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Diabetes drug Byetta may help obese teens lose weight
Byetta, a diabetes drug normally given to adult diabetics, has been shown to help obese teens lose weight.
A small study funded by the University of Minnesota found that modest reduction of BMI was a side effect of teens who received injections of Byetta.
Weight loss medication?
Researchers analyzed 26 teens, ages 12 to 19, who were either given Byetta injections or placebo injections twice a day for three months.
At the end of the study period, teens taking the drug were found to have a 3 percent higher reduction in body mass index than the teens who were given the placebo.
And while the results are encouraging, researcher Aaron Kelly--assistant professor of pediatrics at the University of Minnesota Medical School and Amplatz Children's Hospital--says that more research is needed.
"We are not proposing this be prescribed clinically," he said. "The study was small, only lasted six months and more study is needed."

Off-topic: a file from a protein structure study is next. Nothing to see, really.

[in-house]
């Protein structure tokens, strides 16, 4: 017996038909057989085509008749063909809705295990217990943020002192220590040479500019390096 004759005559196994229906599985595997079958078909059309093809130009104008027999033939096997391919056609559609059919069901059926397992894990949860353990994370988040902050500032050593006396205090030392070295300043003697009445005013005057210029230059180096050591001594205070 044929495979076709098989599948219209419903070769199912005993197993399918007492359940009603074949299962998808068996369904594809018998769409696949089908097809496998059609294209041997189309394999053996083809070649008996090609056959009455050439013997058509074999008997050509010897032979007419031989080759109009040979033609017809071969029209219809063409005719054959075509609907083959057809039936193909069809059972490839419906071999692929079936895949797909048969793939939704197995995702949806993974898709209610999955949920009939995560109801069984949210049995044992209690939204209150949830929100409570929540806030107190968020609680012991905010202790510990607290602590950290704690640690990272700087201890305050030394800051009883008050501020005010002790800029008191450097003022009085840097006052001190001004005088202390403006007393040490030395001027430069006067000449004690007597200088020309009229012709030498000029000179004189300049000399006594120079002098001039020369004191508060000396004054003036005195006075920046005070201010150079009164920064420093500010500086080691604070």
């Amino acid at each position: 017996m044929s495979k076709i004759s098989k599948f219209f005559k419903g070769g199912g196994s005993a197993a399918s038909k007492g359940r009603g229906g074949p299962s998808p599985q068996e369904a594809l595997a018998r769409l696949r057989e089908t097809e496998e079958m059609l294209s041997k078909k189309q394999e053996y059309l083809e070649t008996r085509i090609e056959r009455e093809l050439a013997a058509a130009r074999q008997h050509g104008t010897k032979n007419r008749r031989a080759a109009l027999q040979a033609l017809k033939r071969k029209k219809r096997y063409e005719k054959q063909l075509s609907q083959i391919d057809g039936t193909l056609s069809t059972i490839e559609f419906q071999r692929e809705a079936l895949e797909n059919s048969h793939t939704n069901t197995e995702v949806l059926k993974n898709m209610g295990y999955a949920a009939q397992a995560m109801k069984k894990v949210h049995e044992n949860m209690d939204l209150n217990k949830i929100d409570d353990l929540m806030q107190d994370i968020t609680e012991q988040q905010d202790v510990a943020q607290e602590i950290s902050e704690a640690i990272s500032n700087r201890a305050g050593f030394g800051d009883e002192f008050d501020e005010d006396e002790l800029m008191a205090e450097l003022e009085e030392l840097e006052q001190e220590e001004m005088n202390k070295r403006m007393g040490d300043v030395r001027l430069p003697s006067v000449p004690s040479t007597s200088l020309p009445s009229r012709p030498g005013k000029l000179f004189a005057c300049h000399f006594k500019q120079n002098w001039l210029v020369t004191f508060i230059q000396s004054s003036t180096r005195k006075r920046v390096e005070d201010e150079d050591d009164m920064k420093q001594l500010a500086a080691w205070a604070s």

Obesity a growing problem for teens
Kelly notes that severe obesity is "the fastest growing subcategory" of obesity in teens, and it's marked by having a BMI of over 35.
Byetta had been shown to help adults with type 2 diabetes lose weight, but Kelly says that obese teens might require more than just one medication to help them with weight loss.
At the end of the three-month study period, the teens who had taken the placebo were given the option to take Byetta for three additional months, while those teens in the group receiving Byetta injections could continue using the drug for another three months. At the end of the six month study period, teens who had taken Byetta the entire time had lost about 4 percent more weight than the other group.
Kelly and his team plan to study other types of drugs in the same class, with the hopes that others might produce better results.
The study is published online in JAMA Pediatrics.
Source: US News Health
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